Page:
Multi-million pound salaries, glamour-model girlfriends, and celebrity lifestyles, all for three mornings’ training per week and a 90 minute kick-around on the weekend. It is no surprise that managers and footballers are thought by many (seemingly themselves also, on occasion) to live on their own planet with their own rules. When was the last time your manager gave you the Alex Ferguson ‘hairdryer’ treatment when you had a bad day at the office, for example?, or punched you in the stomach in a fit of rage after a poor set of financial results? or broke your cheekbone by throwing a plate of chicken wings at you? No, really.
But recently the Employment Appeal Tribunal issued a salutary reminder of how the football industry is in fact subject to just the same rules as “ordinary” industries, especially in the context of its employment laws.
James McBride was employed by Scottish club Falkirk FC as manager and head coach of the Under-19s team. Following a Cup defeat, he was told that he would no longer be responsible for picking the team. McBride resigned and brought a claim for constructive dismissal, including a claim that the Club had breached its duty of trust and confidence by the unforgiving manner in which those selection duties were taken away from him immediately and without consultation.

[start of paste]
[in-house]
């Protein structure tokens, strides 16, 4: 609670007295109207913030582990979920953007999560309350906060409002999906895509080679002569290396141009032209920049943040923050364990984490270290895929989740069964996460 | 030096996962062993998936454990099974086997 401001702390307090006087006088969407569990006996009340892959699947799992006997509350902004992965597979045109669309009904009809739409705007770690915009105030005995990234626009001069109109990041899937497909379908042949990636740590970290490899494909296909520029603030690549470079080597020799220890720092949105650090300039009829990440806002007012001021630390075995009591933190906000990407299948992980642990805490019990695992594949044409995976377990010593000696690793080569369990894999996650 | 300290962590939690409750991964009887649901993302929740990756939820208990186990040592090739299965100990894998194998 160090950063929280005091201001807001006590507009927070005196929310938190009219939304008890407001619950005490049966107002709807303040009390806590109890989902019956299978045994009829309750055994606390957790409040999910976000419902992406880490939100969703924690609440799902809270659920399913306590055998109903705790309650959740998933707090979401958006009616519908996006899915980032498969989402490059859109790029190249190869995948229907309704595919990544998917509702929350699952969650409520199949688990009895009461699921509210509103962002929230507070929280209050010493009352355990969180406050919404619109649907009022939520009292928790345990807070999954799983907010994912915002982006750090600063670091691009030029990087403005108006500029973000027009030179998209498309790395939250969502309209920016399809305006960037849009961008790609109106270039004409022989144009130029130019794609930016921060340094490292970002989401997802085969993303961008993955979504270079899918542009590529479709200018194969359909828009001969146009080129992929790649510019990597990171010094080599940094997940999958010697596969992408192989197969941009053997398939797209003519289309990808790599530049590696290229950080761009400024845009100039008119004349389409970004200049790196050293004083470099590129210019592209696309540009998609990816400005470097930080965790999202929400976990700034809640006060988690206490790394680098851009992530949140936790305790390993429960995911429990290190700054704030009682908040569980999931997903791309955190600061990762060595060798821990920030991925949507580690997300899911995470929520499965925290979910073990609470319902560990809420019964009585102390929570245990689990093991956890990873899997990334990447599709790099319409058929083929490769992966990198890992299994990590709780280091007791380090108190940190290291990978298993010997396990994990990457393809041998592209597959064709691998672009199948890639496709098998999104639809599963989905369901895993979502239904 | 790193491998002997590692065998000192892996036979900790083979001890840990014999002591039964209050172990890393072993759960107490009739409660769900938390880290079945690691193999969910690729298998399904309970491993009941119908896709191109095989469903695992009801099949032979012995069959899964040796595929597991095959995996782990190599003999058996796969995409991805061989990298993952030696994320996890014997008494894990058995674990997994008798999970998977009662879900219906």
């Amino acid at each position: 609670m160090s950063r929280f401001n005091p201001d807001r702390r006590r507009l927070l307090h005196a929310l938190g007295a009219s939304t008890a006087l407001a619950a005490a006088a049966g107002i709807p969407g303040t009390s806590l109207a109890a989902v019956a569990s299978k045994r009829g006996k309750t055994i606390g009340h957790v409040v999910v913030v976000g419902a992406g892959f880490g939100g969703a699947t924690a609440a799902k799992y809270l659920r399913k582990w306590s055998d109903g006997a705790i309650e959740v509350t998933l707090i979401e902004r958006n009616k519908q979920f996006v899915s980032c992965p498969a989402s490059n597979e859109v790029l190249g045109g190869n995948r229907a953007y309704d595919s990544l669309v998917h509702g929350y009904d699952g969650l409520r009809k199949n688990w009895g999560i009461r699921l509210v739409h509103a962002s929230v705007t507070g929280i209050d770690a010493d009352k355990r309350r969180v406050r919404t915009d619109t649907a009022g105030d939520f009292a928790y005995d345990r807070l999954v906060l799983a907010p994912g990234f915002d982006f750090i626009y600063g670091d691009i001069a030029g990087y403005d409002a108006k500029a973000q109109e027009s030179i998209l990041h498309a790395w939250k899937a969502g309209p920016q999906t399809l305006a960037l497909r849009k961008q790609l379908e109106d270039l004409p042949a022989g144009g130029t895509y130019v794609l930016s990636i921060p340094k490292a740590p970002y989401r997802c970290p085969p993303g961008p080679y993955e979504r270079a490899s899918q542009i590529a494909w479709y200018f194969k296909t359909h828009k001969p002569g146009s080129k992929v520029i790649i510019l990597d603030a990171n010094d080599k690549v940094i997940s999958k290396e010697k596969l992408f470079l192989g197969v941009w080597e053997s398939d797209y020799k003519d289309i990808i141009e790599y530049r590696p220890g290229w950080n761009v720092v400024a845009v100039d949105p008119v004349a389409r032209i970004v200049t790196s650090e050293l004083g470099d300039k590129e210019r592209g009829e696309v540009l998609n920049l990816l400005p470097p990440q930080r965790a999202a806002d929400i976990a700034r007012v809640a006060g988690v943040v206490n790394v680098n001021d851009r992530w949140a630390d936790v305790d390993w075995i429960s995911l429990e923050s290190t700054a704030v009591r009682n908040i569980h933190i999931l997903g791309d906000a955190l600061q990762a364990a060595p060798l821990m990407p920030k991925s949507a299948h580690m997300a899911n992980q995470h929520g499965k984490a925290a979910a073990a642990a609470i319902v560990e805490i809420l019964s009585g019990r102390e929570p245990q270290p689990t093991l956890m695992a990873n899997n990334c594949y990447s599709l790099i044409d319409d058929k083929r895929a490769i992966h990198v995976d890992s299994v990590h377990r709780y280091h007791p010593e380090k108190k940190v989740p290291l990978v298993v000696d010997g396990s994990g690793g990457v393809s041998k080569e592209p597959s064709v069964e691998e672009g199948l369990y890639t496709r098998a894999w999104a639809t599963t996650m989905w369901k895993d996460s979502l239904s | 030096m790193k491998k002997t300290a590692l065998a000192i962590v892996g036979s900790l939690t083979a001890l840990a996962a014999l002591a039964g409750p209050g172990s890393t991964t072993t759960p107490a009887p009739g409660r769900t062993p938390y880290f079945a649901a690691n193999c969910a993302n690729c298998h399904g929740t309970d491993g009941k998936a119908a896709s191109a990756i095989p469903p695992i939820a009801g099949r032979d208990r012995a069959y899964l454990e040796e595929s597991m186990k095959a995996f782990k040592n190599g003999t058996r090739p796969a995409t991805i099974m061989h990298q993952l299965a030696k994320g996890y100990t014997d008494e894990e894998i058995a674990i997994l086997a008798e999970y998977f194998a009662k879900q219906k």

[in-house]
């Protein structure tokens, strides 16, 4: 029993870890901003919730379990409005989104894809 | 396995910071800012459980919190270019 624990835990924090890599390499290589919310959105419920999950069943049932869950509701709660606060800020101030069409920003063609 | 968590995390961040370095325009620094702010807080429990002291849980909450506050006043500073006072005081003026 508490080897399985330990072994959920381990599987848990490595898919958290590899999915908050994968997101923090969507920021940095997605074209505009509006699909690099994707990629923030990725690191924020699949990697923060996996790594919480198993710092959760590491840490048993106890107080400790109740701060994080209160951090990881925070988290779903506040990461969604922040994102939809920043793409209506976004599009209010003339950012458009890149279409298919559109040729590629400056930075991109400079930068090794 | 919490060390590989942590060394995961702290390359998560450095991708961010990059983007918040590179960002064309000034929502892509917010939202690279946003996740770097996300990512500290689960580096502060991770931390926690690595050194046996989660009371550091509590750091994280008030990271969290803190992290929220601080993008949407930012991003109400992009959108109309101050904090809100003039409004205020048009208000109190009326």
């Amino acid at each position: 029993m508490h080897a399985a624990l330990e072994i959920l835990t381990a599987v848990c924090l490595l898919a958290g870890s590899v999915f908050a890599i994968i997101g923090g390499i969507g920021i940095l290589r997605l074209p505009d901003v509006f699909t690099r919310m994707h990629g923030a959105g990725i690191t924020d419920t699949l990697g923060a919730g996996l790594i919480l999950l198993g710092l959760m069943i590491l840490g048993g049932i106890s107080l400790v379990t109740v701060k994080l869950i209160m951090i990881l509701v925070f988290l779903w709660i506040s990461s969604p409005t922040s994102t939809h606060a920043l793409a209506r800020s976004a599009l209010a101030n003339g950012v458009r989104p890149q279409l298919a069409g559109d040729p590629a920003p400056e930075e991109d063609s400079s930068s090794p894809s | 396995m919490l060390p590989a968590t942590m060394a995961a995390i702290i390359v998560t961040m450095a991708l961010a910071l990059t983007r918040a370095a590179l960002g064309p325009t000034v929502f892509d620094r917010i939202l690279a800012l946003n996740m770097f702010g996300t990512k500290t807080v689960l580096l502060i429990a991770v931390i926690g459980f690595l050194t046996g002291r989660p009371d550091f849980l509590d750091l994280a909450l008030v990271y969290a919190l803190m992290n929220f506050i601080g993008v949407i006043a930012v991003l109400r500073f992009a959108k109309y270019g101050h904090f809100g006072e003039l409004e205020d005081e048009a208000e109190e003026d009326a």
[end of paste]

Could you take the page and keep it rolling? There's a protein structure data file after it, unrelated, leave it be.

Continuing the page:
The Tribunal accepted that the communication was handled badly but distinguished football from other walks of life, saying that this “style of communication is not unusual within football, an autocratic style being the norm”. The EAT poured scorn on this reasoning. It ruled that an employer cannot rely on the fact that it and others in the industry traditionally treat all employees brusquely or peremptorily from time to time to argue that this cannot amount to a breach of the duty of trust and confidence. The Tribunal must assess objectively whether the action is likely to destroy or seriously damage the relation of trust and confidence between employer and employee, said the EAT. In this case it ruled that it did.
The issue of implied rights in football could be taken even further if Manchester City striker Emmanuel Adebayor carries out the threat recently reported in the Daily Telegraph to sue for constructive dismissal as a result of his exclusion from the Club’s pre-season US tour. Put in the football context that seems to move the goalposts from having a right to select the team to having a right to be selected, something one instinctively rejects as an idea. But outside football, if the employer arbitrarily left one of its highest paid executives in the office whilst the rest of the upper echelons flew to the US for its annual conference, who could be sure beyond argument that this would not breach the duty of trust and confidence?